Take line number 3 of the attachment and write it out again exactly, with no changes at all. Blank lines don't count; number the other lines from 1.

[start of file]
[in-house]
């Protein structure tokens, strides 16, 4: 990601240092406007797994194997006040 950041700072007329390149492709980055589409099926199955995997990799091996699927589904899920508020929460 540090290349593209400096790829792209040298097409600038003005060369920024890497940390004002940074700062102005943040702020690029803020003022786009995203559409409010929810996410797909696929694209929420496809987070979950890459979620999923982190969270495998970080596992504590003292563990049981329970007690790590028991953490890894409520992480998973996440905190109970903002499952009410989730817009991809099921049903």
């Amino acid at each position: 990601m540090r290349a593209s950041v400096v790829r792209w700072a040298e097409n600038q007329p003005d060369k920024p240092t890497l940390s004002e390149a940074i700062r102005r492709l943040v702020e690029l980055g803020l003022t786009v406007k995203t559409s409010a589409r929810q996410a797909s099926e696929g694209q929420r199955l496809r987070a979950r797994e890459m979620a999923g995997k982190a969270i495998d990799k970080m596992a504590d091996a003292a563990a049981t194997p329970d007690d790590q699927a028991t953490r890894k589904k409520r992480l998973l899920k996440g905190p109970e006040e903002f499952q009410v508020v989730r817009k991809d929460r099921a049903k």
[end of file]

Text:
């Amino acid at each position: 990601m540090r290349a593209s950041v400096v790829r792209w700072a040298e097409n600038q007329p003005d060369k920024p240092t890497l940390s004002e390149a940074i700062r102005r492709l943040v702020e690029l980055g803020l003022t786009v406007k995203t559409s409010a589409r929810q996410a797909s099926e696929g694209q929420r199955l496809r987070a979950r797994e890459m979620a999923g995997k982190a969270i495998d990799k970080m596992a504590d091996a003292a563990a049981t194997p329970d007690d790590q699927a028991t953490r890894k589904k409520r992480l998973l899920k996440g905190p109970e006040e903002f499952q009410v508020v989730r817009k991809d929460r099921a049903k």